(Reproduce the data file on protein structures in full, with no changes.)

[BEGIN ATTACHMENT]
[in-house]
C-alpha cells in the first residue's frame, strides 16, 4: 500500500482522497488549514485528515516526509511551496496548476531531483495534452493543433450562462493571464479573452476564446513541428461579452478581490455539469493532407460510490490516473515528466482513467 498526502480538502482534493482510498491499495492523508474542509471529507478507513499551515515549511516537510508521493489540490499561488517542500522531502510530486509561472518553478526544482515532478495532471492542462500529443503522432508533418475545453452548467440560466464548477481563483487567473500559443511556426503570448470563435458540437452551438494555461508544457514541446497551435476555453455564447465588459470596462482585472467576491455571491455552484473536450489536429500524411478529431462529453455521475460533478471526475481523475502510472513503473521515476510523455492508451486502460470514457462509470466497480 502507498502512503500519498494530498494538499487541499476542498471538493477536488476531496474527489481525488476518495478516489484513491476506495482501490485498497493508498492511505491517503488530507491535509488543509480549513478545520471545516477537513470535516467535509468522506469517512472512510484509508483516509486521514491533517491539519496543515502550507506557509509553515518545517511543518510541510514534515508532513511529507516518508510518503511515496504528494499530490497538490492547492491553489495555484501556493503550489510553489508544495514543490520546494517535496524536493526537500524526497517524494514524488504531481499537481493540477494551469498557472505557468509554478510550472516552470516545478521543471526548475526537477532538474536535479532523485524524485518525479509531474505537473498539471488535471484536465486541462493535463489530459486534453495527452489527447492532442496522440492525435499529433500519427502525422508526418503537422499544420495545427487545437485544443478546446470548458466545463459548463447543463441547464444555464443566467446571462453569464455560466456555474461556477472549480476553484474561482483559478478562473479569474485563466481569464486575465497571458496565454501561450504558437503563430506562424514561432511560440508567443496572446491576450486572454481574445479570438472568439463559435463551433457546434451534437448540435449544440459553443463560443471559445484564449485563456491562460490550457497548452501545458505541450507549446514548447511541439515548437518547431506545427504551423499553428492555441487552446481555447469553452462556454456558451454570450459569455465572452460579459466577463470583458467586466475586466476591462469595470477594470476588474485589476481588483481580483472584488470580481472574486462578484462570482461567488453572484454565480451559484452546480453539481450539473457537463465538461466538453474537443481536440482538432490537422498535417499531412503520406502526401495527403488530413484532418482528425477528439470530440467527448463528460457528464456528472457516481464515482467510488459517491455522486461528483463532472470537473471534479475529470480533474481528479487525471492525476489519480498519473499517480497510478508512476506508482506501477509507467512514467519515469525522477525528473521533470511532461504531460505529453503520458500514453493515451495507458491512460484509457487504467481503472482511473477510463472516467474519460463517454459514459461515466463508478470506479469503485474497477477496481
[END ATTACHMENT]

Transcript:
[in-house]
C-alpha cells in the first residue's frame, strides 16, 4: 500500500482522497488549514485528515516526509511551496496548476531531483495534452493543433450562462493571464479573452476564446513541428461579452478581490455539469493532407460510490490516473515528466482513467 498526502480538502482534493482510498491499495492523508474542509471529507478507513499551515515549511516537510508521493489540490499561488517542500522531502510530486509561472518553478526544482515532478495532471492542462500529443503522432508533418475545453452548467440560466464548477481563483487567473500559443511556426503570448470563435458540437452551438494555461508544457514541446497551435476555453455564447465588459470596462482585472467576491455571491455552484473536450489536429500524411478529431462529453455521475460533478471526475481523475502510472513503473521515476510523455492508451486502460470514457462509470466497480 502507498502512503500519498494530498494538499487541499476542498471538493477536488476531496474527489481525488476518495478516489484513491476506495482501490485498497493508498492511505491517503488530507491535509488543509480549513478545520471545516477537513470535516467535509468522506469517512472512510484509508483516509486521514491533517491539519496543515502550507506557509509553515518545517511543518510541510514534515508532513511529507516518508510518503511515496504528494499530490497538490492547492491553489495555484501556493503550489510553489508544495514543490520546494517535496524536493526537500524526497517524494514524488504531481499537481493540477494551469498557472505557468509554478510550472516552470516545478521543471526548475526537477532538474536535479532523485524524485518525479509531474505537473498539471488535471484536465486541462493535463489530459486534453495527452489527447492532442496522440492525435499529433500519427502525422508526418503537422499544420495545427487545437485544443478546446470548458466545463459548463447543463441547464444555464443566467446571462453569464455560466456555474461556477472549480476553484474561482483559478478562473479569474485563466481569464486575465497571458496565454501561450504558437503563430506562424514561432511560440508567443496572446491576450486572454481574445479570438472568439463559435463551433457546434451534437448540435449544440459553443463560443471559445484564449485563456491562460490550457497548452501545458505541450507549446514548447511541439515548437518547431506545427504551423499553428492555441487552446481555447469553452462556454456558451454570450459569455465572452460579459466577463470583458467586466475586466476591462469595470477594470476588474485589476481588483481580483472584488470580481472574486462578484462570482461567488453572484454565480451559484452546480453539481450539473457537463465538461466538453474537443481536440482538432490537422498535417499531412503520406502526401495527403488530413484532418482528425477528439470530440467527448463528460457528464456528472457516481464515482467510488459517491455522486461528483463532472470537473471534479475529470480533474481528479487525471492525476489519480498519473499517480497510478508512476506508482506501477509507467512514467519515469525522477525528473521533470511532461504531460505529453503520458500514453493515451495507458491512460484509457487504467481503472482511473477510463472516467474519460463517454459514459461515466463508478470506479469503485474497477477496481